New entrants to get further consideration
Less than half of workers are currently in an occupational or private pension scheme, according to new figures from the Central Statistics Office (CSO). Just 47% of workers in Ireland are currently contributing to a pension plan.
The CSO figures show that only one in six workers aged between 20 and 24 have pension coverage, while 70% of those aged between 45 and 54 pay into a scheme.
Irish Congress of Trade Unions (ICTU) general secretary Patrica King said the figures reaffirmed the case for auto-enrolment, which entails compulsory occupational pension provision funded by contributions from employees, employers and the State.
Fórsa backed the introduction of auto-enrolment at its national conference in Killarney in May 2018.
Commenting on the CSO figures, ICTU’s social policy officer Laura Bambrick said: “Tax relief has failed as a policy instrument to encourage low and middle-income earners to save enough to secure their future financial stability.”
She added that Government plans to introduce auto-enrolment by 2022 were in line with international best practice, and said a legal requirement on employers to contribute to workers’ pensions was necessary to boost pension coverage and address the current policy failure.
Read more HERE.
Outstanding issues of concern to so-called ‘new entrants’ – staff who entered the public service in 2011 or after – are set to be reviewed, according to a text agreed by public service unions and management.
IBEC slammed on parental leave
Outstanding issues of concern to so-called ‘new entrants’ – staff who entered the public service in 2011 or after – are set to be reviewed, according to a text agreed by public service unions and management.
The general issue of pay disparities between new entrants and longer-serving staff was resolved by an agreement reached last autumn, but some unions have expressed concerns about it.
The solution didn’t address the 2011 withdrawal of allowances from new entrants either. Historically, these had made up a significant part of total income for some public service grades.
Now, a text agreed by the parties says that “outstanding issues of concern” about new entrant pay scales “will be given full consideration either by any pay review mechanism agreed by the parties, or in the context of the next round of pay talks.”
Fórsa has expressed disappointment at Ibec’s negative reaction to proposals to expand paid and unpaid parental leave.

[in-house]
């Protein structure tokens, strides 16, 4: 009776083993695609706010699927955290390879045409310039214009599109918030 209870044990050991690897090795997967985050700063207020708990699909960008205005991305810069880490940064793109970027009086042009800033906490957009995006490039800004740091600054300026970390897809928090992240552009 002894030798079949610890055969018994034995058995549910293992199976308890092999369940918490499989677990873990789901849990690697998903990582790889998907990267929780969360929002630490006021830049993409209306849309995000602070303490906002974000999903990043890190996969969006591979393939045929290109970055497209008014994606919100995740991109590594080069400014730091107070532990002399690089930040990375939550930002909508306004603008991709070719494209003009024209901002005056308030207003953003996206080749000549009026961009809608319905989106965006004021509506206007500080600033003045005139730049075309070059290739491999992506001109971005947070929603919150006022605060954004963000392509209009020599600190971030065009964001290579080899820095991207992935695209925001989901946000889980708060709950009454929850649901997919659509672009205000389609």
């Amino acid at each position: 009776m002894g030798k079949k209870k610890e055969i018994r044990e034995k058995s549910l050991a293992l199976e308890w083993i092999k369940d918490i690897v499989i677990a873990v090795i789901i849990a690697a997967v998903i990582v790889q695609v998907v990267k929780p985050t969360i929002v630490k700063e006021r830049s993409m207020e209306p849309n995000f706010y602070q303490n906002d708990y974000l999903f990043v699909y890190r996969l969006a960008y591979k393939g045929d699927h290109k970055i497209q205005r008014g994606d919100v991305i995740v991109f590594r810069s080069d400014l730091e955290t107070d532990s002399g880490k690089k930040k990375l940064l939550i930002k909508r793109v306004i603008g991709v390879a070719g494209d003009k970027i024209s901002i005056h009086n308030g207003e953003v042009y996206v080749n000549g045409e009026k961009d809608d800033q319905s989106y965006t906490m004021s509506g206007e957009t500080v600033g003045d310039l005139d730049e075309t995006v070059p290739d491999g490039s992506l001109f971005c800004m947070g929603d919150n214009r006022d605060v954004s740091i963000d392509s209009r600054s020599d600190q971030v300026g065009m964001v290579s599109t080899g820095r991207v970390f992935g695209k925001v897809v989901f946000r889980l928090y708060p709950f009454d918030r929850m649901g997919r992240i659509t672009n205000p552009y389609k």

Lyra McKee remembered in peace pledge
Fórsa has expressed disappointment at Ibec’s negative reaction to proposals to expand paid and unpaid parental leave. Last week, the employer’s body claimed measures to improve work-life balance would place a “heavy burden” on business.
The recently-published Parental Leave and Benefit Bill 2019 is expected to lead to the implementation of two weeks’ paid parental leave from February this year. This will increase to seven weeks’ leave for each parent by 2021.
The developments stem from a recent EU directive on work-life balance, which obliges governments to increase access to paid parental leave for both parents.
Although Ibec supports Ireland’s EU membership, which requires us to implement European legislation in matters like this, its Director of Employer Relations Maeve McElwee said the long-overdue measures to help working parents would be “extremely costly for many small and medium size enterprises.”
This is despite the fact that the taxpayer will cover the cost of the new measures by paying the basic parental leave payment.
Fórsa official Geraldine O’Brien condemned Ibec’s reaction, saying the new law was a modest but important step towards increasing women's participation in the labour market.
“This welcome help for working parents, which is rooted in EU law, is exactly the sort of thing that can make Europe more relevant to our daily lives. These measures will facilitate greater sharing of care responsibilities, and reduce the pressure on working parents to choose between their family lives and professional career,” she said.
The proposed paternity leave payment will be the prevailing maternity and paternity leave rate, which is currently €245 a week. Along with existing measures, the change would increase to 42 weeks the amount of paid leave available to new parents during the first year of a child’s life.
The Irish legislation anticipates the recently agreed EU Work Life Balance Directive, which requires EU member states to provide a minimum of ten days’ paternity leave – plus five days' unpaid carers’ leave a year – within the next three years.